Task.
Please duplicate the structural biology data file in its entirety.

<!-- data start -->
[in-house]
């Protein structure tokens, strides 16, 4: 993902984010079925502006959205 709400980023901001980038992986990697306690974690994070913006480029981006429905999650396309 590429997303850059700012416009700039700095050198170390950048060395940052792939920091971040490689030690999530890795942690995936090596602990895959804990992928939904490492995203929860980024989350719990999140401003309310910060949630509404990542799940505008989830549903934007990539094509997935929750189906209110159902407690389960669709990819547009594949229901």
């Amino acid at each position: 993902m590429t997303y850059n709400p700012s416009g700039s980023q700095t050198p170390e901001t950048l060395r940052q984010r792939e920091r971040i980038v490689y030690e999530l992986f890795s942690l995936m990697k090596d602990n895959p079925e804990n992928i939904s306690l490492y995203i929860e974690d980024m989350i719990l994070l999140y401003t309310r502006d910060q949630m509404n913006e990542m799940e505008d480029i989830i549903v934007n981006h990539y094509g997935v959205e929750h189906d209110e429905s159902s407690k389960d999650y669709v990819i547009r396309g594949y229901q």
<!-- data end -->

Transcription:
[in-house]
């Protein structure tokens, strides 16, 4: 993902984010079925502006959205 709400980023901001980038992986990697306690974690994070913006480029981006429905999650396309 590429997303850059700012416009700039700095050198170390950048060395940052792939920091971040490689030690999530890795942690995936090596602990895959804990992928939904490492995203929860980024989350719990999140401003309310910060949630509404990542799940505008989830549903934007990539094509997935929750189906209110159902407690389960669709990819547009594949229901």
């Amino acid at each position: 993902m590429t997303y850059n709400p700012s416009g700039s980023q700095t050198p170390e901001t950048l060395r940052q984010r792939e920091r971040i980038v490689y030690e999530l992986f890795s942690l995936m990697k090596d602990n895959p079925e804990n992928i939904s306690l490492y995203i929860e974690d980024m989350i719990l994070l999140y401003t309310r502006d910060q949630m509404n913006e990542m799940e505008d480029i989830i549903v934007n981006h990539y094509g997935v959205e929750h189906d209110e429905s159902s407690k389960d999650y669709v990819i547009r396309g594949y229901q």